Substance Abuse and Dependency

Abuse: Using more than planned, experimenting with more dangerous chemicals, trying to set personal limits on using (not on weekdays, only drink beer not hard liquor, only smoke weed at parties) and may be preoccupied with using.

Onset of consequences for using: hangover, late to school/work, missing appointments/important things, legal involvement, family problems, personal increase in stress, school problems and financial problems.

Dependency: Loss of control, significant family conflict, increase in mental health problems (depression, anxiety), struggling to let go of using, making excuses to use, using is primary goal and interferes with social and emotional functioning.

Not My Kid Informational Handout

Not My Kid Handout

Signs and Symptoms of Teen Substance Abuse

Drug and alcohol abuse is a growing problem among youth in the United States and around the world. Its effects are felt through every demographic in our country and it is crucial for parents to understand and be on the lookout for the signs and symptoms of chemical dependency and abuse.

Physical

Physical dependence on chemical substances is a difficult subject in the world of psychology and pharmaceuticals. Physical dependence occurs as the body adjusts to the intake and becomes more tolerant of the substance over time, meaning that increased levels of chemicals are needed to achieve the same results.

In addition, as the body changes to handle those chemicals, a sudden reduction in chemical intake can result in illness and other physical symptoms.

Unfortunately, physical dependence can happen even if the individual is taking prescription medications according to their doctor’s orders. Dependence is not specific to teen substance abuse, but is often a byproduct of addiction.

In its most basic form, many teens experience nausea and headaches, shaking, sweating, fatigue and more. These are signs of the body searching for chemicals to replace those that were lost.

The longer the history of teen substance abuse, and the more extreme the substances, the more severe these physical symptoms will be, sometimes culminating in seizures, vomiting and extreme dehydration that requires hospitalization.

Emotional Instability

In addition to the physical effects of substance abuse, emotional instability can also become a major problem. Teens dealing with chemical dependence often exhibit unpredictable behaviors, especially if they have gone an extended period of time between using.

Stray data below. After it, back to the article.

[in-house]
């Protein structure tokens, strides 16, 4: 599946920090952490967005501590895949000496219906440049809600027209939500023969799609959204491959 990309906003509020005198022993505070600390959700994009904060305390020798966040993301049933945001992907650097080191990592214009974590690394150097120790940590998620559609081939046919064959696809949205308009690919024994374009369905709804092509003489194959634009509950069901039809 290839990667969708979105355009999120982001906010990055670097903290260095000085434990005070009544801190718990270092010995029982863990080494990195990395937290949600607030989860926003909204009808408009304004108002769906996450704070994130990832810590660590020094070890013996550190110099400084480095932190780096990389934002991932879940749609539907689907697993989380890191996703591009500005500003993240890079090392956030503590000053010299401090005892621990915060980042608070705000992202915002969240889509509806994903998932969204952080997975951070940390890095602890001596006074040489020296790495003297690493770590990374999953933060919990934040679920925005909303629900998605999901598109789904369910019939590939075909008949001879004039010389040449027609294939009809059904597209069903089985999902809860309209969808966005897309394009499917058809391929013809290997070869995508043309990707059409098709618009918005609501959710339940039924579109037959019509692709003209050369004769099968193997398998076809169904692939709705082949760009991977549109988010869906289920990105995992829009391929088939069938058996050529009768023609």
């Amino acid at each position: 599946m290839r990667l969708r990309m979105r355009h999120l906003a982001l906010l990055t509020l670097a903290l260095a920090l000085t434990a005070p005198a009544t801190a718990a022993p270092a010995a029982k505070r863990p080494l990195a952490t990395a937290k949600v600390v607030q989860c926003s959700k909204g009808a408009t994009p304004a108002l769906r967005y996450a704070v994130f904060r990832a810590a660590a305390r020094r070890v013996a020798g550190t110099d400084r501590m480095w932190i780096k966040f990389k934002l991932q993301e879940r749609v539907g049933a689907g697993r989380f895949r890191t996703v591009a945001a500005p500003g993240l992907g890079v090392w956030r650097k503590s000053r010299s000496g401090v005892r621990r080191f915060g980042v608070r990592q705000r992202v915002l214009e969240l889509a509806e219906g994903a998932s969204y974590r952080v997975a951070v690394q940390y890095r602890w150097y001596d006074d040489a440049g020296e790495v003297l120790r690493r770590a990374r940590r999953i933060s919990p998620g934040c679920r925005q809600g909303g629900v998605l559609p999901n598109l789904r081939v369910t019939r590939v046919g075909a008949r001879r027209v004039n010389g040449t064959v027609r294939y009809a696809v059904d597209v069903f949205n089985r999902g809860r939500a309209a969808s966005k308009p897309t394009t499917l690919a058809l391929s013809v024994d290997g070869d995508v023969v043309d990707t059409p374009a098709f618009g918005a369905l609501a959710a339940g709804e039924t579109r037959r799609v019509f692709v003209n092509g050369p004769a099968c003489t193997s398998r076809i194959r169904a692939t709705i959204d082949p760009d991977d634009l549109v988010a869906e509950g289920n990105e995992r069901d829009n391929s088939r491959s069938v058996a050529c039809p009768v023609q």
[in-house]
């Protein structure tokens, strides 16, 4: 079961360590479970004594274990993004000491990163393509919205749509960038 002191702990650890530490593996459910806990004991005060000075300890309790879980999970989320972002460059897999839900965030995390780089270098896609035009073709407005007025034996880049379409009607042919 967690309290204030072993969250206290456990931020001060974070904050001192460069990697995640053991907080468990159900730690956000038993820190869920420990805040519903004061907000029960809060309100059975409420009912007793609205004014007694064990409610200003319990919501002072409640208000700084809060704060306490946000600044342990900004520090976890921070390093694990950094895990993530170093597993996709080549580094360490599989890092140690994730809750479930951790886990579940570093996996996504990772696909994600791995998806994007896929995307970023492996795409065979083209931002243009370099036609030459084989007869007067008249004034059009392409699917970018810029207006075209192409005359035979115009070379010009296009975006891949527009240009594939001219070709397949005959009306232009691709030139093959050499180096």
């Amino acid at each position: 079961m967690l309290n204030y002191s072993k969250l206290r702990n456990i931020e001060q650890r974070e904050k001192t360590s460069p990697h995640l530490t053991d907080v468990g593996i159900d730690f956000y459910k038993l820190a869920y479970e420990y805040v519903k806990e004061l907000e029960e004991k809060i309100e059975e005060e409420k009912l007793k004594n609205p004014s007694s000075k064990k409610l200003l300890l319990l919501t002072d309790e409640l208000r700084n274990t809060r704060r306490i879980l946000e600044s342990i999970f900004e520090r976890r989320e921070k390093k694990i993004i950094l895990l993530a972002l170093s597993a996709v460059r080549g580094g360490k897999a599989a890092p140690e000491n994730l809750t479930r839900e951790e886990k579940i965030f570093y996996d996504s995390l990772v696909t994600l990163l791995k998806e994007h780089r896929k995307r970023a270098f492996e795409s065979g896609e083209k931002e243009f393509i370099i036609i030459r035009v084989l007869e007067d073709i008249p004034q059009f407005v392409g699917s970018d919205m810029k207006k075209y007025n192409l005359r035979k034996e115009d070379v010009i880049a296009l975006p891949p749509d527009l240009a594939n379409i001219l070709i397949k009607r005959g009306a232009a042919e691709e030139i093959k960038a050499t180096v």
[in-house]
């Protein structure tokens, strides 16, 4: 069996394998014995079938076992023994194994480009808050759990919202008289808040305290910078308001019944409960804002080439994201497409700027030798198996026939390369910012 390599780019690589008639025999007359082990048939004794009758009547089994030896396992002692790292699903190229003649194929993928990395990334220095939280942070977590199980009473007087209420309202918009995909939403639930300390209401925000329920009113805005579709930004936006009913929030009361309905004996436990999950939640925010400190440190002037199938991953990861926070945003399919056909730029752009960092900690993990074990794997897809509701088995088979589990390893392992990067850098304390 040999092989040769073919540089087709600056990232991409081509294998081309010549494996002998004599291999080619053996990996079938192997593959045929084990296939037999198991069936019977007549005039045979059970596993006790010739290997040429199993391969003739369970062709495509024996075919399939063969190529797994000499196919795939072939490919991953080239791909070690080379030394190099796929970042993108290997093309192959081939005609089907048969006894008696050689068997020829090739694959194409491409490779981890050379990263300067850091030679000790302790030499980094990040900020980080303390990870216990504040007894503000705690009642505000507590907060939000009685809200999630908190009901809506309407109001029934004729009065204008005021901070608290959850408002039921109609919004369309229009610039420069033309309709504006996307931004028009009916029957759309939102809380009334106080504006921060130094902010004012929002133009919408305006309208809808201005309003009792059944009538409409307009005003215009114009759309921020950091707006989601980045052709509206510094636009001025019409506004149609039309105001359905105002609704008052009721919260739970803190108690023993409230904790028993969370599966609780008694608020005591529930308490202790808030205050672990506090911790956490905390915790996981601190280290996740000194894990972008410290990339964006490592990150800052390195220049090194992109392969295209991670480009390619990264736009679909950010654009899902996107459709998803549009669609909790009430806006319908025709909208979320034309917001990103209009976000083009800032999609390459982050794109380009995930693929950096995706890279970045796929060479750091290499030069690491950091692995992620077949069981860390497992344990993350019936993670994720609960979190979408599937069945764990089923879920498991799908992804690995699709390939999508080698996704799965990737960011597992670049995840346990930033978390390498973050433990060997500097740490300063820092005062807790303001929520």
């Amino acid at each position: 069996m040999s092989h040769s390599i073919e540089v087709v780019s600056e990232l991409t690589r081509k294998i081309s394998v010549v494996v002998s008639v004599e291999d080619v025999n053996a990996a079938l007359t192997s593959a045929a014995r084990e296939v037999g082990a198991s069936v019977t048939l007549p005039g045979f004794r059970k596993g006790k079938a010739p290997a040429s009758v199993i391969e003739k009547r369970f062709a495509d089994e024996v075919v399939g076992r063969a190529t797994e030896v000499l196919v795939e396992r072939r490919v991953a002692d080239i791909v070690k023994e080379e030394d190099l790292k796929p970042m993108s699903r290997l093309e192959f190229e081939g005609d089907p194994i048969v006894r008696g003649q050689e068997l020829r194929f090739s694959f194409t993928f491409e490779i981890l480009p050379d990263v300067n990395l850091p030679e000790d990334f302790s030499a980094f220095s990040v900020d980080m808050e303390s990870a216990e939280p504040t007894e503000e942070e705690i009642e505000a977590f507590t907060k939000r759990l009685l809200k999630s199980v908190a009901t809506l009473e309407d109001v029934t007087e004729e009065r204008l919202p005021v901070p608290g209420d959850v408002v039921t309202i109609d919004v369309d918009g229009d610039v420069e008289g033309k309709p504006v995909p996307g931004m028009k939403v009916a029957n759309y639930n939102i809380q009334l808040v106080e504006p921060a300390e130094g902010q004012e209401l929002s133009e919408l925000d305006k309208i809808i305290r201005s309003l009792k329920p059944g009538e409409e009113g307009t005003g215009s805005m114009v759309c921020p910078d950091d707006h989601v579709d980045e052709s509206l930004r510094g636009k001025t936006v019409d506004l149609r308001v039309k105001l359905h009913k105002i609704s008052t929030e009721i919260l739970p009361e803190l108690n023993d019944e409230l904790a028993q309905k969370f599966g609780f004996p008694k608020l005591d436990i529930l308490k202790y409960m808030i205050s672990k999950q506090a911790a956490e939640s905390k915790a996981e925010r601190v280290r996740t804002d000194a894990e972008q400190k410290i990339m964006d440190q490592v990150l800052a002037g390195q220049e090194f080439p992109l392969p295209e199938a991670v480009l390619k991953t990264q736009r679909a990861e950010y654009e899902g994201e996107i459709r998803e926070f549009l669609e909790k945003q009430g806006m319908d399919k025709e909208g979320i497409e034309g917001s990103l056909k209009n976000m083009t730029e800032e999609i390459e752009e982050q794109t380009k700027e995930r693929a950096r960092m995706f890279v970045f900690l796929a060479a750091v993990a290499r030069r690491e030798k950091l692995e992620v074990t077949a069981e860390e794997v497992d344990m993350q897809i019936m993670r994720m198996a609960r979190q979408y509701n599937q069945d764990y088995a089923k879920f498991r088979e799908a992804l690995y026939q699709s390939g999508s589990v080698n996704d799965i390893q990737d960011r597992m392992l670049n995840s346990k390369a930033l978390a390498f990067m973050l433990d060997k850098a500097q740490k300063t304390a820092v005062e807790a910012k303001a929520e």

While chemical substances affect all people differently, there are strong links between substance abuse and depression and rage. Depression is generally characterized by a loss of interest in activities and a withdrawal from people. This can be followed by irrational anger and outbursts when family members or even friends try to initiate conversation or express concern. Some chemicals are known to cause extreme violence in users as they release a burst of energy with each use.

Family And Social Implications

The family and social implications of substance abuse by teens can extend beyond the home life and have a long-term effect on loved ones, friendships, professional relationships and more.

While immediate family members are often on the frontlines when handling substance abuse, the reality is that substance abuse impacts all aspects of the user’s life and can result in failure to handle the stresses of everyday life and even criminal activity.

In the case of teen drug or alcohol abuse, students begin failing in school and skipping classes regularly. They may also stop coming home or run away for days at a time.

Teenagers will withdraw from friends that are not supportive of their drug or alcohol use as they fear getting into trouble or losing trust, so they may ingratiate themselves among other chemical users over time.

On weekends and during months when there is no school, teens who are struggling with addiction seek a fix in the home, stealing alcohol or other items from family members. Teens with jobs during the summer or after school may stop showing up or will fail to perform tasks as directed, often leading to disciplinary action by their managers.